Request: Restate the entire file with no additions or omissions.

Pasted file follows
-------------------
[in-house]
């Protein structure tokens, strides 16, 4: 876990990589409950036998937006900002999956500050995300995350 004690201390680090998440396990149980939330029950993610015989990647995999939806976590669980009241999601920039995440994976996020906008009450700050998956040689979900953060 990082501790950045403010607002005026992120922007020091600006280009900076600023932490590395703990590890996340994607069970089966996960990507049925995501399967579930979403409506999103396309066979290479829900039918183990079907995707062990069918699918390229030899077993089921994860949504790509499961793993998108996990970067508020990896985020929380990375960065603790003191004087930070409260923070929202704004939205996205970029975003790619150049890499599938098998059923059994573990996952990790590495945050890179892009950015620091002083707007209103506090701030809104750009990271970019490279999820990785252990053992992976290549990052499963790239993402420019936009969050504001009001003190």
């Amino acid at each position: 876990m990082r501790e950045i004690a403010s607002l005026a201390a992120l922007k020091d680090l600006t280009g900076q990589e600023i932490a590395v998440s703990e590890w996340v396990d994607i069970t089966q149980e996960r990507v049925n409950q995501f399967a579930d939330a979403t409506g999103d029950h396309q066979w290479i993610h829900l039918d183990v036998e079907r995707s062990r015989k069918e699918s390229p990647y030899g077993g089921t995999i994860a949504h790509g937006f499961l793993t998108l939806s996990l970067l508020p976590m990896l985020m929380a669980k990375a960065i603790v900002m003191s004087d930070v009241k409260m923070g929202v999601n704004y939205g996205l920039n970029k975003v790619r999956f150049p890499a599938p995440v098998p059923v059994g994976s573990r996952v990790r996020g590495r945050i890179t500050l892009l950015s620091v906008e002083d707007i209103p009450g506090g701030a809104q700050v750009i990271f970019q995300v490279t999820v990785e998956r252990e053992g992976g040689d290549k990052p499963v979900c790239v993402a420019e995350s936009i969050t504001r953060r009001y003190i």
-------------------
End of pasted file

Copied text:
[in-house]
């Protein structure tokens, strides 16, 4: 876990990589409950036998937006900002999956500050995300995350 004690201390680090998440396990149980939330029950993610015989990647995999939806976590669980009241999601920039995440994976996020906008009450700050998956040689979900953060 990082501790950045403010607002005026992120922007020091600006280009900076600023932490590395703990590890996340994607069970089966996960990507049925995501399967579930979403409506999103396309066979290479829900039918183990079907995707062990069918699918390229030899077993089921994860949504790509499961793993998108996990970067508020990896985020929380990375960065603790003191004087930070409260923070929202704004939205996205970029975003790619150049890499599938098998059923059994573990996952990790590495945050890179892009950015620091002083707007209103506090701030809104750009990271970019490279999820990785252990053992992976290549990052499963790239993402420019936009969050504001009001003190």
């Amino acid at each position: 876990m990082r501790e950045i004690a403010s607002l005026a201390a992120l922007k020091d680090l600006t280009g900076q990589e600023i932490a590395v998440s703990e590890w996340v396990d994607i069970t089966q149980e996960r990507v049925n409950q995501f399967a579930d939330a979403t409506g999103d029950h396309q066979w290479i993610h829900l039918d183990v036998e079907r995707s062990r015989k069918e699918s390229p990647y030899g077993g089921t995999i994860a949504h790509g937006f499961l793993t998108l939806s996990l970067l508020p976590m990896l985020m929380a669980k990375a960065i603790v900002m003191s004087d930070v009241k409260m923070g929202v999601n704004y939205g996205l920039n970029k975003v790619r999956f150049p890499a599938p995440v098998p059923v059994g994976s573990r996952v990790r996020g590495r945050i890179t500050l892009l950015s620091v906008e002083d707007i209103p009450g506090g701030a809104q700050v750009i990271f970019q995300v490279t999820v990785e998956r252990e053992g992976g040689d290549k990052p499963v979900c790239v993402a420019e995350s936009i969050t504001r953060r009001y003190i």